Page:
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I Don’t Understand What I Want … 5 Top Tips to Help You Get the Best from Your Marketing Team

Marketing your business isn’t easy, there’s an absolute ton of stuff involved – a lot of it technical and weird sounding too.

So it’s easy to understand there might be times when you think you know what you’re getting, only to discover that what you’ve asked for is completely different from what you’d envisaged in your head, and that no matter how much you crunch it or squint at the data – your assumptions are about as far removed from the truth as the sun is from the galactic centre.

Whether you’re working with an in-house marketing team or have outsourced to experts – communication and a clear understanding of what a project involves doesn’t just save time and effort, it also saves you money.

Think about it – do you really want to spend out on something that is completely wrong, totally unusable and requires you to dip your hand in your pocket to pay to be fixed?

If your answer is “Yes,” then I have a bridge to sell you…

So, what can you do to make sure you’re all on the same page when you don’t really get the mumbo jumbo, and just want a strategy so you can get it working?

Fear not, that’s why we’re here – with our top 5 tips to help you get it right from the start:

Smiling executives discussing over sticky notes on glass wall in office

Plot Out Your Expectations

Any strategy or shift in focus for your business should be planned out before you start. You need to document exactly what you want to achieve, what you expect it to do – and how you plan to make that happen.

It’s at this stage you often find that your initial idea is either the one for the job, or isn’t going to work. If you skip this phase, you run the risk of discovering these same facts later down the line – which isn’t a problem if it works but can cause a catastrophe if it doesn’t.

By writing out your expectations and ideas, you’ve got an actionable list to work from, and then you can discuss with your team or experts whether it’s feasible and achievable. There’s nothing wrong with having difficult or high goals – as long as you realise that getting to them may not be simple or straightforward.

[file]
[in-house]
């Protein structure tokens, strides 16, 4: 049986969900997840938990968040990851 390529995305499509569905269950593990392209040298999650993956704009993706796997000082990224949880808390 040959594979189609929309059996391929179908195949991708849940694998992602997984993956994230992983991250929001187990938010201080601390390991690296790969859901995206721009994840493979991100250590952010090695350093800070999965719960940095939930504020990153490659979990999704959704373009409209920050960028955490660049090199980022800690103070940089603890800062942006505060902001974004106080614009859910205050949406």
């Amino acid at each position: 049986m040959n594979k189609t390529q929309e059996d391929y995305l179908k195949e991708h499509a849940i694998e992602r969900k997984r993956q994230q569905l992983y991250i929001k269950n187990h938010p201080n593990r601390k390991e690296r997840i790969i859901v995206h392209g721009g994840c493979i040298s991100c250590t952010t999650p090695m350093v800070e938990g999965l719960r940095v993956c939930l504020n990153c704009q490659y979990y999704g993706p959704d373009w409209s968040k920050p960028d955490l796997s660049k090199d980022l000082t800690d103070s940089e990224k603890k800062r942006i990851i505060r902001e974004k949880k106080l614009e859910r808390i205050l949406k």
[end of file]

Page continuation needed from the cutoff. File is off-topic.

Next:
Team of creative people looking at colleague showing project plan on his laptop. Diverse group of young people having a meeting at the office. They are discussing about new project.

Check Your Team Has the Skills to Handle the Job

Something we’ve seen so often, is businesses undertaking new marketing projects with only a general idea, only to discover they don’t have anyone qualified to handle the component parts to the level of quality needed to keep the brand standards up.

It’s so important not to half-arse this, if you’re producing work that’s ‘good enough’ then you’re wasting your money. Not to mention, asking the impossible from your team, then getting angry when they can’t deliver is a sure-fire way to destroy morale and kill motivation.

Don’t assume (you know what they say about that), be certain that you know what a project entails – right down to each step that needs to be covered or created; then you can determine the best way to allocate your budget and team resources.

Multi-ethnic group of people raising hands while answering questions during training seminar or business conference in office, copy space

Don’t be Afraid to Ask Questions

Managing a new project involves a lot of moving parts, and there is absolutely nothing wrong with asking questions. It’s better to ask, “Why are you doing that?” at the beginning of a task rather than waiting to the end and finding that a misconception has steered the final deliverables into unusable territory.

That being said, don’t be one of those – you know, the person that asks inane questions that they’ve already been given the answers to, or the sort that repeatedly asks the same thing (albeit in creatively different wording). Listen to your team and make time to read the reports and memo’s you’ve been issued – if your question hasn’t been addressed, then ask!

Make a List of What Must Be Done and When

To keep everyone on track, use software to plan out each stage of a task, who it’s assigned to and when it’s expected to be completed. This makes it easier to not only maintain order and clear lines of communication, but it can also reveal any issues or delays that could be costly in the long run.

Multi-ethnic team of young people doing high five celebrating success in office, copy space

Don’t Keep Changing the Goal Posts

Yes, projects change – there is always going to be some natural evolution in their scope. But there’s a difference between natural adjustments and suddenly deciding that no, you’d rather brand yourself with a pink elephant rather than a golden lion.

Your team will be looking at you to keep them focused and on track, if you’re all over the place and drip feeding important content requirements that should have been discussed and agreed at the start, you’re not endearing yourself to anyone and you’re wasting time, money and resources.

At the end of the day, you need to decide on what you want to do – then stick with it. Adjust it as required, but the core concept either needs to stay the same, or you scrap it entirely. Getting to the end of a project only to find that it’s based on a flawed concept or someone’s idea of what the customer wants (instead of a data-driven strategy) is just a recipe for failure.

If you’re not sure how to handle your marketing, or what questions you need to be asking – get in touch with our experts, and discover how virtual solutions become reality.

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